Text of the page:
As one of the top priorities, Pakistan has increased its focus on expanding regional trade, besides developing and strengthening economic relations with neighbouring and regional countries.
A senior official of the Finance Ministry said the other day that the policies and strategies devised to achieve this objective included improving border crossing point infrastructure, equipment and procedures to reduce cargo dwell time, reduce cost of doing business and facilitate movement of people in a secure manner.
“Improving border crossing points are part of the strategy to develop more efficient transport corridors for robust economic activity,” he added.
However, he said that the current border crossing points were not fit enough because they could no longer process the current volumes of export, import and transit cargo and pedestrians.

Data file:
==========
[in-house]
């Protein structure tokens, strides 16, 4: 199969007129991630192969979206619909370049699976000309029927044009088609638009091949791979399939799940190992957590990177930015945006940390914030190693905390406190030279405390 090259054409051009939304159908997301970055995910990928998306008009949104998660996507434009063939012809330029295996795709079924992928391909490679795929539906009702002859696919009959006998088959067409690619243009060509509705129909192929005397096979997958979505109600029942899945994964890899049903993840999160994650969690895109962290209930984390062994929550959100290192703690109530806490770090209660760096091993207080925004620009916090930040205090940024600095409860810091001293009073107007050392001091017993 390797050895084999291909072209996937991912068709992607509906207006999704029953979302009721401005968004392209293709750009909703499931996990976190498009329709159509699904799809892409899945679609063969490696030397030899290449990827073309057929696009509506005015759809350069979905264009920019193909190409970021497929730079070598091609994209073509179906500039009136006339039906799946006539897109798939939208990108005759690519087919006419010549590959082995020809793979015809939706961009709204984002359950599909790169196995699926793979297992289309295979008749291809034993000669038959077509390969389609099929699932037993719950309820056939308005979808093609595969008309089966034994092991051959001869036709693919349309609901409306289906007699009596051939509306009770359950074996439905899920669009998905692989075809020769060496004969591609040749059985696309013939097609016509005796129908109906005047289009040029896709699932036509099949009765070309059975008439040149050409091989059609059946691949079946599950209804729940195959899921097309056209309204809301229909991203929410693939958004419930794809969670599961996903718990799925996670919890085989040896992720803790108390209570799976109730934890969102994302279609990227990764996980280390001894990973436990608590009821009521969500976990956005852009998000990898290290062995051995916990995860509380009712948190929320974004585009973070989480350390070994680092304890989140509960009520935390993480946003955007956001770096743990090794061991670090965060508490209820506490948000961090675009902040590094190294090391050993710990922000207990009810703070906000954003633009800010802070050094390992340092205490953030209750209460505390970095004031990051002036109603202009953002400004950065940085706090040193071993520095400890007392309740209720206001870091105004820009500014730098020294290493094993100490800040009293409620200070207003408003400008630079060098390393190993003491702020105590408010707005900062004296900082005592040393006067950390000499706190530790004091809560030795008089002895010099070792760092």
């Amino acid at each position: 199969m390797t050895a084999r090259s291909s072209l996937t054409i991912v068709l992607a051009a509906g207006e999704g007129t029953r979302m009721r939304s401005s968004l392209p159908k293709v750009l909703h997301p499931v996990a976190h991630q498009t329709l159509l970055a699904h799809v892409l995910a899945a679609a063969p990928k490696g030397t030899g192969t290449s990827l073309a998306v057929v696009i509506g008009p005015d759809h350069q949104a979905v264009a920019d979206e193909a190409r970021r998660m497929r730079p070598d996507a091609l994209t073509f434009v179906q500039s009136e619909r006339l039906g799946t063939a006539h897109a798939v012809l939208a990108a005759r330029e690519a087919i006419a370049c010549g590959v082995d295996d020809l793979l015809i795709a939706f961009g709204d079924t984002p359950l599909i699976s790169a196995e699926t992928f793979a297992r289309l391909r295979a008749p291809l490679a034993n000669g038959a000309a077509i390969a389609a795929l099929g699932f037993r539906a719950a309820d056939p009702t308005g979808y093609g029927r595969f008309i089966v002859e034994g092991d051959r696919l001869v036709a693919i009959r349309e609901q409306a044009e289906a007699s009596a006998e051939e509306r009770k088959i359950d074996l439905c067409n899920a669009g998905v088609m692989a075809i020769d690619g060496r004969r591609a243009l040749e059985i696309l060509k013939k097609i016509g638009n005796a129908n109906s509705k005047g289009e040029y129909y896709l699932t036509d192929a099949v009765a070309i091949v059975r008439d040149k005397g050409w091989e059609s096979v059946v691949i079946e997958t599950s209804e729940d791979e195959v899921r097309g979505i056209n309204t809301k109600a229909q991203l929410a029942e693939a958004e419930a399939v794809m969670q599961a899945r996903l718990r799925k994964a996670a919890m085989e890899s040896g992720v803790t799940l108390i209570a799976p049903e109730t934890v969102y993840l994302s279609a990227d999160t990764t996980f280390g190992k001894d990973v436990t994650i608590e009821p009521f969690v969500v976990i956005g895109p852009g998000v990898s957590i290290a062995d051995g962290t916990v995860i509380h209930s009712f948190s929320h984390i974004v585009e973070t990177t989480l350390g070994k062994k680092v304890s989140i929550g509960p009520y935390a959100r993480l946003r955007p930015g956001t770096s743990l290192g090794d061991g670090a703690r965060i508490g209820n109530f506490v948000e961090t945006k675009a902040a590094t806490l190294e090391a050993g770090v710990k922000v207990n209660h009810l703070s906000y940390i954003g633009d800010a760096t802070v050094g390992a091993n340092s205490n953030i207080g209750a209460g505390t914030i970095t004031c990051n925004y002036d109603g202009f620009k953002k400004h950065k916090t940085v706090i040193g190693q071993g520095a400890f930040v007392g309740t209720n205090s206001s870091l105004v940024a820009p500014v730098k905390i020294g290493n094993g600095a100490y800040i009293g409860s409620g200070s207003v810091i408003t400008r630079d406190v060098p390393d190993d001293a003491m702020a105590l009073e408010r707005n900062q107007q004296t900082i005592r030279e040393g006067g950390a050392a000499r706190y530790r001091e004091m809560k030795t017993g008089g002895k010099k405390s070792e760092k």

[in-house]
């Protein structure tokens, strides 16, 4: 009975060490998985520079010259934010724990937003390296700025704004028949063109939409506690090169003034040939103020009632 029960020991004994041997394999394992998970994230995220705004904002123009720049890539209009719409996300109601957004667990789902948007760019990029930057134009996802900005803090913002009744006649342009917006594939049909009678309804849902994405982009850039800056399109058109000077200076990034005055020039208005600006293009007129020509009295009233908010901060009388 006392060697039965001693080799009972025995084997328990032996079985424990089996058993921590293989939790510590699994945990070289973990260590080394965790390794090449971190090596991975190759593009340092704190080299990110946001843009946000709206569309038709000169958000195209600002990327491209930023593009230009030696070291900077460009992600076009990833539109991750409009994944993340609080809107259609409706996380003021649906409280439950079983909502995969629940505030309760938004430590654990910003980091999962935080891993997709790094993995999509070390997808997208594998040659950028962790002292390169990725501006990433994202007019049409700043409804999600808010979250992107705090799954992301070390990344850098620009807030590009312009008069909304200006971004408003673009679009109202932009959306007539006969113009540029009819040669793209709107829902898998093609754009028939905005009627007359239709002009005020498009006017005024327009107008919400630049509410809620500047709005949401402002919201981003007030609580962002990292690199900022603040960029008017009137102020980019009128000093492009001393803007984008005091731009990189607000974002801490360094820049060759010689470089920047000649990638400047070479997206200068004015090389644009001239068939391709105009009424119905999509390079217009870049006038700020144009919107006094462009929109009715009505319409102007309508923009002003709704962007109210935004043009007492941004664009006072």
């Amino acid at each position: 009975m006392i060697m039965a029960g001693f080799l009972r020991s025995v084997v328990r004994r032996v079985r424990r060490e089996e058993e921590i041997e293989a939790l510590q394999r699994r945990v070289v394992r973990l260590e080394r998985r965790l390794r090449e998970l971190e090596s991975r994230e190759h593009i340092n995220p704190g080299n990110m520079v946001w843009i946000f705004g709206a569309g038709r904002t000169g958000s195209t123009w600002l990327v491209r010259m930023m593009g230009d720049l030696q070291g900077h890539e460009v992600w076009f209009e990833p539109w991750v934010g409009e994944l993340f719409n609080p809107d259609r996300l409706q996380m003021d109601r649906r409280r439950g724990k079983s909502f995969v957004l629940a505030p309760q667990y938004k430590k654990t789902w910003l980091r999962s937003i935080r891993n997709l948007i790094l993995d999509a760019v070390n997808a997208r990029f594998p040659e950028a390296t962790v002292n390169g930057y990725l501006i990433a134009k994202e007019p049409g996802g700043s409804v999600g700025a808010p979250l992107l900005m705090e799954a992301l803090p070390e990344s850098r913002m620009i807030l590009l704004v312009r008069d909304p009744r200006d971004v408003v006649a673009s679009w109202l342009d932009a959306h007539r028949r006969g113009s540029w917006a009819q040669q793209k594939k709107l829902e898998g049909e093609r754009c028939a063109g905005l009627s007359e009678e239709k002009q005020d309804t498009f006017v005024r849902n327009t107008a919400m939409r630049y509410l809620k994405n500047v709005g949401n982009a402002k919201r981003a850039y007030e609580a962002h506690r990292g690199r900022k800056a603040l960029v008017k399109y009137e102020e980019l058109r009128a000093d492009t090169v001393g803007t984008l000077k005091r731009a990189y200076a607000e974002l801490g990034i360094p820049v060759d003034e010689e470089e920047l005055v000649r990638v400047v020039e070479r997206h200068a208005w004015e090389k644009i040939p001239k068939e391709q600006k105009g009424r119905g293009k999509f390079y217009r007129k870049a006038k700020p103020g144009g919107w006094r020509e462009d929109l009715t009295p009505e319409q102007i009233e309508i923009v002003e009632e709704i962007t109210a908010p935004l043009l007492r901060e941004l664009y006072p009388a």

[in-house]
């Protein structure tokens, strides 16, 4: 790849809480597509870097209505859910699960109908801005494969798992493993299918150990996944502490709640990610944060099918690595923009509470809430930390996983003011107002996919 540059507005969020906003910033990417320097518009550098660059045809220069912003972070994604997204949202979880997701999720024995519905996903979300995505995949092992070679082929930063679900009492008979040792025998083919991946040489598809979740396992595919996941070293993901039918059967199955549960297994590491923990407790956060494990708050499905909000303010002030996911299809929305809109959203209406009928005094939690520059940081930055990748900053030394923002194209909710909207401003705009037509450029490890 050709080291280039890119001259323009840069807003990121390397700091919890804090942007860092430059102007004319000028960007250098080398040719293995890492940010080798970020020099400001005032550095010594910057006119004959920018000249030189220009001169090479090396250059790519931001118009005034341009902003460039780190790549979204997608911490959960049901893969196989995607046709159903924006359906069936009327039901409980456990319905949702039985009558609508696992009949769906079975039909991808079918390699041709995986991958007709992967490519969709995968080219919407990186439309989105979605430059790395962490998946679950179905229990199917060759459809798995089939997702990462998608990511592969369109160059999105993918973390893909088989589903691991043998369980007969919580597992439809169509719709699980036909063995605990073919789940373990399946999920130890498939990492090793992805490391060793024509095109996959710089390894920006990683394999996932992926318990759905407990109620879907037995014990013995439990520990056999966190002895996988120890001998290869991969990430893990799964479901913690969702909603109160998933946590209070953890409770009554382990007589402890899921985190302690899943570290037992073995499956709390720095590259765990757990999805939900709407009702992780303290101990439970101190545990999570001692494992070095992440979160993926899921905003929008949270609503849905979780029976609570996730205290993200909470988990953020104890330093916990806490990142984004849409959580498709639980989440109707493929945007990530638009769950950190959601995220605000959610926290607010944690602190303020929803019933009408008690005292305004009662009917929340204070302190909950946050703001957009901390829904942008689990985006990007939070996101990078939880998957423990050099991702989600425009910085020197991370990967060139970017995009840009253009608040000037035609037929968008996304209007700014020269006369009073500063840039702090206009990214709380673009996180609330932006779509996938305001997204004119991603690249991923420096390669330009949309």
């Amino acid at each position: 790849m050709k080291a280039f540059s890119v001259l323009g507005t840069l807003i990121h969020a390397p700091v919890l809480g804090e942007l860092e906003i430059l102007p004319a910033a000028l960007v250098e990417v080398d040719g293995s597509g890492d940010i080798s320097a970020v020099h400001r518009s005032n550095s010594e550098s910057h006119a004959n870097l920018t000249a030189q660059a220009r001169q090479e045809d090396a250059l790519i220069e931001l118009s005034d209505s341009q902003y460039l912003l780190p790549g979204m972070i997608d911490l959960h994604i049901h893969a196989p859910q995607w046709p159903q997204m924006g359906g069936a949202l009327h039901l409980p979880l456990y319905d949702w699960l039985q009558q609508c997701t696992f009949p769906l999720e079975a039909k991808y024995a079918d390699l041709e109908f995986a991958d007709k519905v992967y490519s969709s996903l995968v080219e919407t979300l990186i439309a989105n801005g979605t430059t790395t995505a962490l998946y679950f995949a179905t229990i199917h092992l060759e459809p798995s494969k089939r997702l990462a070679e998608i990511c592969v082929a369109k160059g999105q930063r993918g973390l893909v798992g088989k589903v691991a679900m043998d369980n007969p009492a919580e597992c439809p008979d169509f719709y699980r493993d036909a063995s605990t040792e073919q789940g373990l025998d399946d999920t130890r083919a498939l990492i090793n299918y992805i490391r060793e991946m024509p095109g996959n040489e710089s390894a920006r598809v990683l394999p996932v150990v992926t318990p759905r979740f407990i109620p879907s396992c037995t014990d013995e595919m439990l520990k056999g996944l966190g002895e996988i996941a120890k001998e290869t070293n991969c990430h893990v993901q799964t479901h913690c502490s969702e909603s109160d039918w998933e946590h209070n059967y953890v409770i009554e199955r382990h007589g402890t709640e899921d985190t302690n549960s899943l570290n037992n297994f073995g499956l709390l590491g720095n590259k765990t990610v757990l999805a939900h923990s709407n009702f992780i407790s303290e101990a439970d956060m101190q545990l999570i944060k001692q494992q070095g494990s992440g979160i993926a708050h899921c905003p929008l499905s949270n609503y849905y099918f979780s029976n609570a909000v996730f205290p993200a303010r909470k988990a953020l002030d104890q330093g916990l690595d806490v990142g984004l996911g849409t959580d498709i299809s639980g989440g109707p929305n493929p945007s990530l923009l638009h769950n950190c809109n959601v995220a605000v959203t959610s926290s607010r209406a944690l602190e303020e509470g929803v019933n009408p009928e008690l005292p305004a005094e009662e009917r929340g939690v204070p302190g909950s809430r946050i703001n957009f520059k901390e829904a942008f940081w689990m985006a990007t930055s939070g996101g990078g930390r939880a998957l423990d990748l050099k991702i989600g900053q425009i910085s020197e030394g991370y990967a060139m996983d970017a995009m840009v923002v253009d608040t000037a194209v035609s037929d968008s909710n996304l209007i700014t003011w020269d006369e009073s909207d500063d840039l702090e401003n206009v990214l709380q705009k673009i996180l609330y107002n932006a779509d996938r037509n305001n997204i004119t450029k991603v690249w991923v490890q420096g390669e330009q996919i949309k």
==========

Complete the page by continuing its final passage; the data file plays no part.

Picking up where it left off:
“More than 1,300 trucks cross the Torkham border alone on a daily basis,” he said. The official said the cargo dwell times were long and commercial trucks and pedestrians suffered due to long queues that wasted time often in challenging climatic environments.
Karachi’s Jinnah International Airport, he said, was the busiest airport of the country as it handled around 20,000 passengers daily.
“A lot of people use Torkham border in peak hours daily. Ensuring security of the people and goods moving across the borders has become a challenging task,” he remarked.
The official said exploring the export markets of Central Asia, realising the dream of Pakistan becoming a regional transit hub, and exploiting the shortest sea routes for the land-locked countries were hampered by the dearth of suitable facilities at the borders.
Some estimates suggested that more than 70% of the travel time for moving cargo in the region was spent at the border crossing points, he observed.